Making money from honey: How a FAO project is revitalizing beekeeping in Somaliland
Hassan Muhumed Abdillahi waves from the small green tuk-tuk that has brought him from home to his beloved and ever-growing apiary. Having expanded his business from two hives in 2013 to 150 today, the beekeeper has good reason to smile. His friends describe him as “born with a bee” — a local saying for someone who is very knowledgeable and passionate about something.
Originally from the Gabiley district in Somaliland, Hassan started his journey into beekeeping at the age of 24. His breakthrough came in 2014 when he attended a beekeeping training conducted by FAO under a project funded by the United Kingdom through the Sustainable Employment and Economic Development (SEED) Programme. “That changed my life,” said Hassan. “After the training, they provided us with two modern hives and a complete beekeeping start-up kit, with a beekeeping suit, smokers, knives, and brushes.”
The results have been dramatic. He now produces over 2 000 kilograms of honey each year, up from the 30 kilograms he produced in 2013. Importantly, although recurrent droughts in the area can disrupt his activities, Hassan can also sufficiently maintain his bees’ production.
Through trainings for farmers and young people, Hassan demonstrates that beekeeping can be profitable and provide a sustainable livelihood. Left: ©FAO/Erastus Mbugua. Right: ©FAO/Alberto Trillo Barca.
Beekeeping has been traditionally looked down upon in Somali, mostly due to the lack of knowledge in the context of a strong nomadic, livestock culture. 60 percent of the population relies directly or indirectly on livestock activities. However, most people are unaware that beekeeping and processing hive products can be just as lucrative. “People perceive beekeeping as an unprofitable business,” said Hassan. “I know as a matter of fact that beekeeping is profitable.” From honey alone, Hassan’s annual production is equivalent to selling 530 goats at an average market price.
Youth employment, women and beekeeping
Hassan’s success has allowed him to hire three employees. Two young men work with him at the apiary and one young woman is in charge of marketing. “Women play an important role in beekeeping, especially for business development and marketing,” explains Hassan. Indeed, women make up 30 percent of the beneficiaries of FAO’s beekeeping training.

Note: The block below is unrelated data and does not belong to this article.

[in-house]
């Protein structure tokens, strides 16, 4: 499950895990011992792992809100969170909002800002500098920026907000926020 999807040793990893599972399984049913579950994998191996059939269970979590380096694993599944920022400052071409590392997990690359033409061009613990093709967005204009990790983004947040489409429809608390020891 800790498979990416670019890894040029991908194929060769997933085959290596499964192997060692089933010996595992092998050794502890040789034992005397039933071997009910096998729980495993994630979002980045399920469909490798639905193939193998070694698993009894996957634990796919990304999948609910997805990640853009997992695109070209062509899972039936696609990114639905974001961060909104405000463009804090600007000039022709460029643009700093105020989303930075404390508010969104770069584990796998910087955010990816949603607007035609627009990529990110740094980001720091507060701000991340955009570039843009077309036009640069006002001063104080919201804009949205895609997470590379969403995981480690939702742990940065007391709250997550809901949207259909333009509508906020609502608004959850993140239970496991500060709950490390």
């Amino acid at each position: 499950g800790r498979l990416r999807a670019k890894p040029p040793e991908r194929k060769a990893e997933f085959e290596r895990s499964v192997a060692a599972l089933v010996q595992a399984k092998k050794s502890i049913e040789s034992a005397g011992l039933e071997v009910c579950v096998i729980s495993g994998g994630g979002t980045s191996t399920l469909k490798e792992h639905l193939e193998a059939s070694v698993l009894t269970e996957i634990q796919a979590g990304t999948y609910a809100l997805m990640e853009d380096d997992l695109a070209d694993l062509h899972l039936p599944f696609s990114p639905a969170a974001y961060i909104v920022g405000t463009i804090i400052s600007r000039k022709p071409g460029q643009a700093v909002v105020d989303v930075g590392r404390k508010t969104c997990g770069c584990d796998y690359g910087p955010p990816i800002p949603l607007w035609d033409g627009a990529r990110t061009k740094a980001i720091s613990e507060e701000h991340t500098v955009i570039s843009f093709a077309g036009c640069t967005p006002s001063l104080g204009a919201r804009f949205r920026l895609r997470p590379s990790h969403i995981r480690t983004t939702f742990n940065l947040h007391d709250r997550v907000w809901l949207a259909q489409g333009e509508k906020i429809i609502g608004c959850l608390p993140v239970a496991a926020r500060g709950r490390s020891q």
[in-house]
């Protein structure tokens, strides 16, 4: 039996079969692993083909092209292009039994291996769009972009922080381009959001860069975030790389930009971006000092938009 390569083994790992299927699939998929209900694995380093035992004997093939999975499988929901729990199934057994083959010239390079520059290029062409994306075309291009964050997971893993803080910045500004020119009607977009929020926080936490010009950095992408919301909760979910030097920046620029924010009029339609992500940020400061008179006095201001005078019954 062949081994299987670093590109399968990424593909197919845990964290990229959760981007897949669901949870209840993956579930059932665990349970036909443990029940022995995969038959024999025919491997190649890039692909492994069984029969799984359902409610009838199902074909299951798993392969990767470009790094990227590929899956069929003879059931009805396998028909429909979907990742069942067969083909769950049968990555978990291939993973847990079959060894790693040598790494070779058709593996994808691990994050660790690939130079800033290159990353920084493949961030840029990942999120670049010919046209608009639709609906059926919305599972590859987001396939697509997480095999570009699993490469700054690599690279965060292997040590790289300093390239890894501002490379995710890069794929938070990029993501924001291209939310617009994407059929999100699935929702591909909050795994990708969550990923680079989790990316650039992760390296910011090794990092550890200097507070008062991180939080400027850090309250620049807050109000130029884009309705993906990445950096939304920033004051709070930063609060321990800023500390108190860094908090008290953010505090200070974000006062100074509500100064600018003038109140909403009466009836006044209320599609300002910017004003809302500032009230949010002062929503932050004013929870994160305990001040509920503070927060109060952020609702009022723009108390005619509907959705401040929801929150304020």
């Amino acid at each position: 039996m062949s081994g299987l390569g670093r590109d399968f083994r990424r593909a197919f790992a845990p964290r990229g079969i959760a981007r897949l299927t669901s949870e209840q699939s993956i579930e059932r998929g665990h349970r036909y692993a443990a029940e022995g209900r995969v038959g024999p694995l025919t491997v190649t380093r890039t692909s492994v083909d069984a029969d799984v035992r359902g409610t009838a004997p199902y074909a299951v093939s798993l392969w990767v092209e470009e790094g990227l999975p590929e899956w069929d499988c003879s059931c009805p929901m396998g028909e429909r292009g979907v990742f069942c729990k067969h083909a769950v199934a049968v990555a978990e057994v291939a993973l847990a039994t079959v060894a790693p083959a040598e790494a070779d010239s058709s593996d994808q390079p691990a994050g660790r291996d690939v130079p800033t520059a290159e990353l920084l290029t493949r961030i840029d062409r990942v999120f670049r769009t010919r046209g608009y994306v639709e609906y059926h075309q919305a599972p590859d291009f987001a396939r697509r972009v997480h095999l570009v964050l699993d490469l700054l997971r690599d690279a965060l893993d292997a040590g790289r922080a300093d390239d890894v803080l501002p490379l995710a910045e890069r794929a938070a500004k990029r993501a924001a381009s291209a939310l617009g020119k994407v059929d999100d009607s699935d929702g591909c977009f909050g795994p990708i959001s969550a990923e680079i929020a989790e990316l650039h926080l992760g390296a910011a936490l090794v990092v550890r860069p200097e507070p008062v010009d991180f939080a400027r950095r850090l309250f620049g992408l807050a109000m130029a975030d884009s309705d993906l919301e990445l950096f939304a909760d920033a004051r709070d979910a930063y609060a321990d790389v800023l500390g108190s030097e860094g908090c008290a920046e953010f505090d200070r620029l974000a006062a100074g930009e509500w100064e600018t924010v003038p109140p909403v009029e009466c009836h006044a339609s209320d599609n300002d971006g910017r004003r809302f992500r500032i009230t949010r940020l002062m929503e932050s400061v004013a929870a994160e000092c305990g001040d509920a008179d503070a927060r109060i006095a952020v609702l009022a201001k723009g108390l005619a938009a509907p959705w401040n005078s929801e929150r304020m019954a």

In addition to keeping bees, Hassan now also delivers trainings to pass on his wealth of knowledge. So far, he has trained more than 200 young people interested in learning how to make a profit from beekeeping.
He also encourages farmers and livestock owners to take up beekeeping to improve crop pollination, leading to higher yields, or as a way to diversify and increase household income. This is particularly key in an area severely affected by extreme weather events, such as droughts and flash floods. With a relatively small investment in labor and resources, beekeeping is an activity that can generate income within a few months.
Hassan has continued to increase his own knowledge as well. Since receiving his initial training back in 2014, he has turned to the Internet to find ways to grow his business. He surfs the web almost every day in pursuit of innovation. “Many of the tools that I have and use at the moment, I found and learned about on the Internet,” he said. “Initially making beehives was difficult for us, but I am currently constructing all the hives for my apiary.” He is also selling the hives he makes to other beekeepers.
There are still many challenges for Hassan. Notably, meeting market standards and properly labeling and packaging products will be necessary to fully tap into local and regional markets. Nevertheless, Hassan is proud of his honey, which he sells throughout Somaliland and even abroad.
Beekeeping can help alleviate poverty, protect biodiversity and support food security, thus helping to achieve #ZeroHunger. In popularizing beekeeping, Hassan is contributing to FAO’s larger mission of helping countries achieve the Sustainable Development Goals. While these far-reaching benefits may not be visible to Hassan, he is very happy with what he has achieved so far. Hoping to one day “produce enough honey for all Somaliland,” he has his eyes set on a prosperous future.
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